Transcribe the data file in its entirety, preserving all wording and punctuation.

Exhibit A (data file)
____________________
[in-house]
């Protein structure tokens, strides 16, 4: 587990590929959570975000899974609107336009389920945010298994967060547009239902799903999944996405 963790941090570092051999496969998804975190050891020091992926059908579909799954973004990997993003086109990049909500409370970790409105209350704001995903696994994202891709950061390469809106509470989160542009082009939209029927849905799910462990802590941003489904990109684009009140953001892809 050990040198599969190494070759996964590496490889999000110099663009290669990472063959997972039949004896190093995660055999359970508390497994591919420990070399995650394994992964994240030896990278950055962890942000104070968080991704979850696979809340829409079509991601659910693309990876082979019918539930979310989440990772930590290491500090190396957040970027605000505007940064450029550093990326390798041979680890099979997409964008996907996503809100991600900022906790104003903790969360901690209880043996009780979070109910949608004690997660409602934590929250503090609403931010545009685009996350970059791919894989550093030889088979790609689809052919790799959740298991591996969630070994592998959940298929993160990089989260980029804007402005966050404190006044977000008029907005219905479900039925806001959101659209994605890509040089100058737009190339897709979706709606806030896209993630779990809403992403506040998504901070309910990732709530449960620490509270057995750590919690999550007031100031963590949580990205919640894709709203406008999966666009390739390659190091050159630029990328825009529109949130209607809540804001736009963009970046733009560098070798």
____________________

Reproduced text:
[in-house]
């Protein structure tokens, strides 16, 4: 587990590929959570975000899974609107336009389920945010298994967060547009239902799903999944996405 963790941090570092051999496969998804975190050891020091992926059908579909799954973004990997993003086109990049909500409370970790409105209350704001995903696994994202891709950061390469809106509470989160542009082009939209029927849905799910462990802590941003489904990109684009009140953001892809 050990040198599969190494070759996964590496490889999000110099663009290669990472063959997972039949004896190093995660055999359970508390497994591919420990070399995650394994992964994240030896990278950055962890942000104070968080991704979850696979809340829409079509991601659910693309990876082979019918539930979310989440990772930590290491500090190396957040970027605000505007940064450029550093990326390798041979680890099979997409964008996907996503809100991600900022906790104003903790969360901690209880043996009780979070109910949608004690997660409602934590929250503090609403931010545009685009996350970059791919894989550093030889088979790609689809052919790799959740298991591996969630070994592998959940298929993160990089989260980029804007402005966050404190006044977000008029907005219905479900039925806001959101659209994605890509040089100058737009190339897709979706709606806030896209993630779990809403992403506040998504901070309910990732709530449960620490509270057995750590919690999550007031100031963590949580990205919640894709709203406008999966666009390739390659190091050159630029990328825009529109949130209607809540804001736009963009970046733009560098070798």